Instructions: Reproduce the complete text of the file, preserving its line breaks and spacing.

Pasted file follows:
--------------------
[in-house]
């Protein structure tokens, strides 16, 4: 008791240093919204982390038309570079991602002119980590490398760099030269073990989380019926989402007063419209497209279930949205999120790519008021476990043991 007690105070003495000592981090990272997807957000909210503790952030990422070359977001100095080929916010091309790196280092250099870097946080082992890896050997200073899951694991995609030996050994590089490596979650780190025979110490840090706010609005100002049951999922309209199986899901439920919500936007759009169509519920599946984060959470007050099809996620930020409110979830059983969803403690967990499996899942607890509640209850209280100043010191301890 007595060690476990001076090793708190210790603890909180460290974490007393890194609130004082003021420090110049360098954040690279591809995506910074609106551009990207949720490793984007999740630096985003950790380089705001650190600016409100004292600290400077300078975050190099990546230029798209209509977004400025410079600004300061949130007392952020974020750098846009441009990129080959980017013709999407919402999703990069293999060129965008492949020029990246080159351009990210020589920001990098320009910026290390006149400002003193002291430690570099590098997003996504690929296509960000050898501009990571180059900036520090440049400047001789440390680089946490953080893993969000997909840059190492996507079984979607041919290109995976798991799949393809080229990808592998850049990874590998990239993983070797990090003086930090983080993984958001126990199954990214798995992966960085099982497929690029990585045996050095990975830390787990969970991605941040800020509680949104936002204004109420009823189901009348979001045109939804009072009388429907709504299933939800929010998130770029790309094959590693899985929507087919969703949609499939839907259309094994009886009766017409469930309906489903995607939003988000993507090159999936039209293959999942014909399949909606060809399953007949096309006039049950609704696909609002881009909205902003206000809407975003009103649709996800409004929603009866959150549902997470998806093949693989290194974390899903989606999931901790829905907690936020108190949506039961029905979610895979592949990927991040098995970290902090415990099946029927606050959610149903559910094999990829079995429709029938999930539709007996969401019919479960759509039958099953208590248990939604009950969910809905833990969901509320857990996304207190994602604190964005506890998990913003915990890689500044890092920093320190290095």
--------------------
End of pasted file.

[in-house]
């Protein structure tokens, strides 16, 4: 008791240093919204982390038309570079991602002119980590490398760099030269073990989380019926989402007063419209497209279930949205999120790519008021476990043991 007690105070003495000592981090990272997807957000909210503790952030990422070359977001100095080929916010091309790196280092250099870097946080082992890896050997200073899951694991995609030996050994590089490596979650780190025979110490840090706010609005100002049951999922309209199986899901439920919500936007759009169509519920599946984060959470007050099809996620930020409110979830059983969803403690967990499996899942607890509640209850209280100043010191301890 007595060690476990001076090793708190210790603890909180460290974490007393890194609130004082003021420090110049360098954040690279591809995506910074609106551009990207949720490793984007999740630096985003950790380089705001650190600016409100004292600290400077300078975050190099990546230029798209209509977004400025410079600004300061949130007392952020974020750098846009441009990129080959980017013709999407919402999703990069293999060129965008492949020029990246080159351009990210020589920001990098320009910026290390006149400002003193002291430690570099590098997003996504690929296509960000050898501009990571180059900036520090440049400047001789440390680089946490953080893993969000997909840059190492996507079984979607041919290109995976798991799949393809080229990808592998850049990874590998990239993983070797990090003086930090983080993984958001126990199954990214798995992966960085099982497929690029990585045996050095990975830390787990969970991605941040800020509680949104936002204004109420009823189901009348979001045109939804009072009388429907709504299933939800929010998130770029790309094959590693899985929507087919969703949609499939839907259309094994009886009766017409469930309906489903995607939003988000993507090159999936039209293959999942014909399949909606060809399953007949096309006039049950609704696909609002881009909205902003206000809407975003009103649709996800409004929603009866959150549902997470998806093949693989290194974390899903989606999931901790829905907690936020108190949506039961029905979610895979592949990927991040098995970290902090415990099946029927606050959610149903559910094999990829079995429709029938999930539709007996969401019919479960759509039958099953208590248990939604009950969910809905833990969901509320857990996304207190994602604190964005506890998990913003915990890689500044890092920093320190290095």